Politics, Business & Culture in the Americas

Bolivarian Socialism Turns Twelve



With all the news out of Egypt last week in every major paper and streaming in live, the casual observer would easily be forgiven for overlooking a comparatively benign—but still marked—story: Wednesday’s global celebrations in commemoration of the 12th anniversary of Venezuela’s Bolivarian revolution. In fact, it’s possible I would have overlooked the occasion too had we not received (from some mysterious email address) an invitation to attend the official celebration in New York at Venezuela’s consulate general on 51st street in Manhattan.

I almost deleted it upon receipt, but there it was, a day or two later, still sitting in my inbox and curiosity took hold. I called Venezuela home for nearly two years at the very outset of Hugo Chávez’ presidency and still have many Venezuelan friends both in and out of the country. What would it be like, I thought? What would they celebrate?

So I slogged down Fifth Avenue through New York’s ubiquitous icy slush and puddles to satisfy a nagging curiosity and observe the Bolivarian revolutionary revelry. The event was open to the public—no sign-in sheets or security checks—and only a few minutes after the 6 p.m. start time the crowd was already getting big. The celebrants were clearly mostly Venezuelan and it seemed like many of the early arrivals knew the consulate staff, but there was also a pretty diverse gringo crowd sporting patriotic Venezuelan hats and flags and bright red t-shirts.

If you happened to forget yours at home: “no problem!” There was a table of giveaway flags and apparel, and even hard-copy-bound books (in English) with select writings by el libertador himself.

Mr. Bolívar’s image was everywhere. The public gallery space where the event took place had only one type of art: dozens of hand-painted portraits of Bolívar’s head adorning every wall except for the one large photo of a beaming Mr. Chávez just off the entry way.

In fact, the scene was a meticulously choreographed political rally for President Chávez. Friends have occasionally recounted similar rallies (often described with consternation) and I’d seen a few on TV, but this was my first time witnessing one first hand.

By the time Carol Delgado Arria, the Venezuelan Consul General in New York, finally took the podium around 6:45 p.m. the audience was prepared for a long series of remarks delivered by speakers that included members of Venezuela’s National Assembly, the leaders of a Bolivarian civic group in Los Angeles, and even an adjunct professor from Columbia University’s School of International and Public Affairs.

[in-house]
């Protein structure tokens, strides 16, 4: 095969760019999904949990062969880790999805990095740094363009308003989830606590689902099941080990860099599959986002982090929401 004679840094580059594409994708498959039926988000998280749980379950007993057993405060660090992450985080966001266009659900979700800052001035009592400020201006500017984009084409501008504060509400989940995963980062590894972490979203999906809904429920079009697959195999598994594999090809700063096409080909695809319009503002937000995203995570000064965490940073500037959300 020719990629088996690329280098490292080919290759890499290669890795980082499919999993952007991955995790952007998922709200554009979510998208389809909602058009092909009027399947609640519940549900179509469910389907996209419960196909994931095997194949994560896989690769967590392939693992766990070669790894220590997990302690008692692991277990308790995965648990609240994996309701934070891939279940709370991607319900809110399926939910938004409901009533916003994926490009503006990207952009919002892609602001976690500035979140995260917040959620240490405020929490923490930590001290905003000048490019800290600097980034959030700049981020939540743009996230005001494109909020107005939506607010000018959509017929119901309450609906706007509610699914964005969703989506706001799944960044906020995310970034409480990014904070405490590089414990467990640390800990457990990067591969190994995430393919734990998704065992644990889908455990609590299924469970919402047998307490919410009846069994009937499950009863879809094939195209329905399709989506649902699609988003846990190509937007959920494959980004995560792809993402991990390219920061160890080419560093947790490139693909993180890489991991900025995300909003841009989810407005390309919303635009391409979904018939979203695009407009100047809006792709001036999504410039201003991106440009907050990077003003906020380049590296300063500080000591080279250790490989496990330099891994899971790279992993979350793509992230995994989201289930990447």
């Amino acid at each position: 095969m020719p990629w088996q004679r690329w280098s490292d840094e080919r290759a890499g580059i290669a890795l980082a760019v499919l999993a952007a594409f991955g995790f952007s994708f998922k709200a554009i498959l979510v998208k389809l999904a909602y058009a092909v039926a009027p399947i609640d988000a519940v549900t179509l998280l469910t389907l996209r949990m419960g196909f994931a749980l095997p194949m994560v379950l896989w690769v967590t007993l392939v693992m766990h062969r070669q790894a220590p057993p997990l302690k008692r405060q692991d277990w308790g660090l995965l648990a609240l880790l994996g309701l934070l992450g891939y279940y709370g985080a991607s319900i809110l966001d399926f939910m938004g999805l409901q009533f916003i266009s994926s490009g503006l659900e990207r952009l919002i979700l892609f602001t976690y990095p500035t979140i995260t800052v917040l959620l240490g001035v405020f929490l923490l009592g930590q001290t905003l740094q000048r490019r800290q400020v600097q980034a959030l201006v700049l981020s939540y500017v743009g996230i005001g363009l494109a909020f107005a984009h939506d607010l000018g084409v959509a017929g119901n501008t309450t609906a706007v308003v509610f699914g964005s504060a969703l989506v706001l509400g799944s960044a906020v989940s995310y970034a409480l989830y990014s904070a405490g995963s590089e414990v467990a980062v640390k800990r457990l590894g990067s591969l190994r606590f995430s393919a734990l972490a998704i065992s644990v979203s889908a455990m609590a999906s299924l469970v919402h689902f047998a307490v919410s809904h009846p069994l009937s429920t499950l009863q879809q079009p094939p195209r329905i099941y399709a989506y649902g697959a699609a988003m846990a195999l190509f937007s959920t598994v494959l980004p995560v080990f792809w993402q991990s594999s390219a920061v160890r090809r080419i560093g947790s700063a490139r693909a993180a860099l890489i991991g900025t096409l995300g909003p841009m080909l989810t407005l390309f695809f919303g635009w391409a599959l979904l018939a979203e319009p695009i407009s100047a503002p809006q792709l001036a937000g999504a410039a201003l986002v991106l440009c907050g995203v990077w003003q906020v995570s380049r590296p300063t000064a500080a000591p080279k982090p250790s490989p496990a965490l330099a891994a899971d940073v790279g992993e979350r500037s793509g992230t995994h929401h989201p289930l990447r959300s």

And then it began. Ms. Delgado Arria’s prepared remarks listed the standard litany of professed accomplishments of the Bolivarian government—from reductions in illiteracy, to poverty alleviation programs, to advances in health care and higher education. “Presidente Comandante” Hugo Chávez Frias, she said, had presided—against imperialist aggression by Venezuela’s adversaries—over a dramatic transformation in Venezuelan society toward a utopian Bolivarian ideal (not yet clearly defined).

The crowd responded with excited cries of “Uh, Ah, Uh, Ah, Chávez no se va!”

Judging by Ms. Delgado Arria’s presentation of the facts when she noted that the Chávez government has won 14 of 15 elections in the last 12 years, the crowd may well have it right.

But then thoughts crept back about my years in Venezuela as a young man, living with an ordinary Venezuelan family in the country’s interior in 1998. I sympathized with my friends’ frustrations with a political system that was then among the world’s most boring, ineffective and corrupt: power, shared diligently between two entrenched parties (leftist opposition legally exorcised), with periodic elections to check that box on the proverbial democracy checklist. They were right to feel deeply discontent and their expressions of hope at Mr. Chávez’ anti-establishment, anti-corruption, forward-looking platform were understandable. They voted for him.

But that was then, of course, and this is now. And the big question for Mr. Chávez (and for all Venezuelans) is: 12 years later, what’s really changed? There are those gains (some hard to independently verify) in literacy rates, extreme poverty alleviation and healthcare. Twelve years’ worth of billions in annual oil revenues appears to have made a dent there. But, to be fair, Venezuela’s neighbors in Brazil, Colombia and Peru have done pretty well in this department too in the last decade.

And, what about the state’s obligation to provide security to its citizens? And corruption, democratic pluralism, the foundations for sustained economic growth, the chance at economic betterment, and higher quality of life for all Venezuelans?  What about food security, inflation, or freedom of the press and of the Internet? These have all deteriorated.

I’m not Venezuelan. The choice isn’t mine. But I do sometimes wonder what those same friends would think if a candidate were to come along now and run on an anti-establishment, anti-corruption, forward-looking platform, like Hugo Chávez once did? What would a younger Chávez have thought about today’s Venezuela?

ABOUT THE AUTHOR

Matthew Aho is a consultant in the corporate practice group at Akerman LLP.

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